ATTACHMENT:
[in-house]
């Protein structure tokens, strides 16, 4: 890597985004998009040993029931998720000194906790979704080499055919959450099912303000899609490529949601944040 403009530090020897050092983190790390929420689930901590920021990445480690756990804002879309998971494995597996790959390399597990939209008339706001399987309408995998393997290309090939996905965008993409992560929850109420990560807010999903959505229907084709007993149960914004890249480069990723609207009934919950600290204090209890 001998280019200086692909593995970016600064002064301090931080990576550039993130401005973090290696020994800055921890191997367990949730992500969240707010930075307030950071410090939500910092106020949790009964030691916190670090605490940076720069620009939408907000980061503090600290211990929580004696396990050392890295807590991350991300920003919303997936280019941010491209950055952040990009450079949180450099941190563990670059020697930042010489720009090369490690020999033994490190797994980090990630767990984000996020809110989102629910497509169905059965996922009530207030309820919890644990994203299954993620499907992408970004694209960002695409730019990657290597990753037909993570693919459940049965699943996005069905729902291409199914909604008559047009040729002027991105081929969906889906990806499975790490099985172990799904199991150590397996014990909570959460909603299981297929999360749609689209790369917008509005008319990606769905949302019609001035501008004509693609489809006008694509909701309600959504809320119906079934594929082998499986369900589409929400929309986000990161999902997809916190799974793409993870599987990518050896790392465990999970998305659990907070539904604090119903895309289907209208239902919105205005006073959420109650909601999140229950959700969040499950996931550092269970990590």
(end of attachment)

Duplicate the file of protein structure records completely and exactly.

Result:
[in-house]
């Protein structure tokens, strides 16, 4: 890597985004998009040993029931998720000194906790979704080499055919959450099912303000899609490529949601944040 403009530090020897050092983190790390929420689930901590920021990445480690756990804002879309998971494995597996790959390399597990939209008339706001399987309408995998393997290309090939996905965008993409992560929850109420990560807010999903959505229907084709007993149960914004890249480069990723609207009934919950600290204090209890 001998280019200086692909593995970016600064002064301090931080990576550039993130401005973090290696020994800055921890191997367990949730992500969240707010930075307030950071410090939500910092106020949790009964030691916190670090605490940076720069620009939408907000980061503090600290211990929580004696396990050392890295807590991350991300920003919303997936280019941010491209950055952040990009450079949180450099941190563990670059020697930042010489720009090369490690020999033994490190797994980090990630767990984000996020809110989102629910497509169905059965996922009530207030309820919890644990994203299954993620499907992408970004694209960002695409730019990657290597990753037909993570693919459940049965699943996005069905729902291409199914909604008559047009040729002027991105081929969906889906990806499975790490099985172990799904199991150590397996014990909570959460909603299981297929999360749609689209790369917008509005008319990606769905949302019609001035501008004509693609489809006008694509909701309600959504809320119906079934594929082998499986369900589409929400929309986000990161999902997809916190799974793409993870599987990518050896790392465990999970998305659990907070539904604090119903895309289907209208239902919105205005006073959420109650909601999140229950959700969040499950996931550092269970990590």